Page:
When parasites become prey: Ecological and epidemiological significance of eating parasites

Pieter T.J. Johnson, Andrew P. Dobson, Kevin D. Lafferty, David J. Marcogliese, Jane Memmott, Sarah A. Orlofske, Robert Poulin, David W. Thieltges

Research output: Contribution to journalReview article

157 Scopus citations

Abstract

Recent efforts to include parasites in food webs have drawn attention to a previously ignored facet of foraging ecology: parasites commonly function as prey within ecosystems. Because of the high productivity of parasites, their unique nutritional composition and their pathogenicity in hosts, their consumption affects both food-web topology and disease risk in humans and wildlife. Here, we evaluate the ecological, evolutionary and epidemiological significance of feeding on parasites, including concomitant predation, grooming, predation on free-living stages and intraguild predation. Combining empirical data and theoretical models, we show that consumption of parasites is neither rare nor accidental, and that it can sharply affect parasite transmission and food web properties. Broader consideration of predation on parasites will enhance our understanding of disease control, food web structure and energy transfer, and the evolution of complex life cycles.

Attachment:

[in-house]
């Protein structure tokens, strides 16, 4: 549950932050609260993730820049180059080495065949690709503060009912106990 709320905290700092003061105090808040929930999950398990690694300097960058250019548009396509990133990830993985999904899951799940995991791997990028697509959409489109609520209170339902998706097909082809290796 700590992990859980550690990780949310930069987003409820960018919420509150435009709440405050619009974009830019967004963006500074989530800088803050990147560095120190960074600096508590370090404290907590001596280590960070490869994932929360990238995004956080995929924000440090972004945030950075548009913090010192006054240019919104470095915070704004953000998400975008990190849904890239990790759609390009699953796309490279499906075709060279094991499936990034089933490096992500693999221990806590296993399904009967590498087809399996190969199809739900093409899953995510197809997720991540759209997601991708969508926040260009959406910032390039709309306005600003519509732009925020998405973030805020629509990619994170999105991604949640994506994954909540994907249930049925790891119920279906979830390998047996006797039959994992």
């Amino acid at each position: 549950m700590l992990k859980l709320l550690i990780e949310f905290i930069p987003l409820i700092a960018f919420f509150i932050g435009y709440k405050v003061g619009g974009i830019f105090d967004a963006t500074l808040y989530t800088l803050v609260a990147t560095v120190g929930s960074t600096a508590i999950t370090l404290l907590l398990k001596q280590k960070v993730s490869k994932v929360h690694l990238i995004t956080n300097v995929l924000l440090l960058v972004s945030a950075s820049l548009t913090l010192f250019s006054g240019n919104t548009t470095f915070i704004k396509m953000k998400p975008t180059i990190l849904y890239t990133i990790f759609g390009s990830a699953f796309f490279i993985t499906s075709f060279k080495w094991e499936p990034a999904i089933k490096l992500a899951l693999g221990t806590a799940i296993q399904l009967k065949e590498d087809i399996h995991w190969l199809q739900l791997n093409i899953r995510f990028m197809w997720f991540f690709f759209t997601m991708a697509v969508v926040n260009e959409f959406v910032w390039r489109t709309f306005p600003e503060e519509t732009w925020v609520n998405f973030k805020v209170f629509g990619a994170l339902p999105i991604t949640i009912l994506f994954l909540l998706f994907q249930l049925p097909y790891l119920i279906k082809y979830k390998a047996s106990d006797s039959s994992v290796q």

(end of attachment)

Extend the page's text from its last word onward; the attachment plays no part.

Original languageEnglish (US)
Pages (from-to)362-371
Number of pages10
JournalTrends in Ecology and Evolution
Volume25
Issue number6
DOIs
StatePublished - Jun 1 2010

All Science Journal Classification (ASJC) codes

  • Ecology, Evolution, Behavior and Systematics

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    Johnson, P. T. J., Dobson, A. P., Lafferty, K. D., Marcogliese, D. J., Memmott, J., Orlofske, S. A., Poulin, R., & Thieltges, D. W. (2010). When parasites become prey: Ecological and epidemiological significance of eating parasites. Trends in Ecology and Evolution, 25(6), 362-371. https://doi.org/10.1016/j.tree.2010.01.005